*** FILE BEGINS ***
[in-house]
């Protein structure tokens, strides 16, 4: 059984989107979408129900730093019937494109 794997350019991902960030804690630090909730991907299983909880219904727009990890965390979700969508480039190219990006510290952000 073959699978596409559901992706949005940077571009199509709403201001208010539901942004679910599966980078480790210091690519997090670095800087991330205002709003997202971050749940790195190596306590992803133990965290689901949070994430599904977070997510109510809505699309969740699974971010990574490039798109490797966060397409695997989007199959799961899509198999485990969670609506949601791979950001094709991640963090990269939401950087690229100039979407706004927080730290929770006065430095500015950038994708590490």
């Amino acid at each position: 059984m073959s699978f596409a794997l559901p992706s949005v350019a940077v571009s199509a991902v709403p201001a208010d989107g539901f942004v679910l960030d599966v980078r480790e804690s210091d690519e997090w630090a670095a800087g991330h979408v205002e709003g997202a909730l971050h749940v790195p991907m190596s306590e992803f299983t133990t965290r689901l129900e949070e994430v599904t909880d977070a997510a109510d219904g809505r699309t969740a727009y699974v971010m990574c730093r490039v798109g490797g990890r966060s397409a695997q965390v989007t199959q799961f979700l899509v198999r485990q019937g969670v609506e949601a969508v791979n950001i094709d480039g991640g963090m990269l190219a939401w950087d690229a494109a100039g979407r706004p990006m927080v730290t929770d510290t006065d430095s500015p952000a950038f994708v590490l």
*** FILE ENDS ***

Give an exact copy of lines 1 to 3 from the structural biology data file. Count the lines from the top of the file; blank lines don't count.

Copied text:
[in-house]
């Protein structure tokens, strides 16, 4: 059984989107979408129900730093019937494109 794997350019991902960030804690630090909730991907299983909880219904727009990890965390979700969508480039190219990006510290952000 073959699978596409559901992706949005940077571009199509709403201001208010539901942004679910599966980078480790210091690519997090670095800087991330205002709003997202971050749940790195190596306590992803133990965290689901949070994430599904977070997510109510809505699309969740699974971010990574490039798109490797966060397409695997989007199959799961899509198999485990969670609506949601791979950001094709991640963090990269939401950087690229100039979407706004927080730290929770006065430095500015950038994708590490």
């Amino acid at each position: 059984m073959s699978f596409a794997l559901p992706s949005v350019a940077v571009s199509a991902v709403p201001a208010d989107g539901f942004v679910l960030d599966v980078r480790e804690s210091d690519e997090w630090a670095a800087g991330h979408v205002e709003g997202a909730l971050h749940v790195p991907m190596s306590e992803f299983t133990t965290r689901l129900e949070e994430v599904t909880d977070a997510a109510d219904g809505r699309t969740a727009y699974v971010m990574c730093r490039v798109g490797g990890r966060s397409a695997q965390v989007t199959q799961f979700l899509v198999r485990q019937g969670v609506e949601a969508v791979n950001i094709d480039g991640g963090m990269l190219a939401w950087d690229a494109a100039g979407r706004p990006m927080v730290t929770d510290t006065d430095s500015p952000a950038f994708v590490l």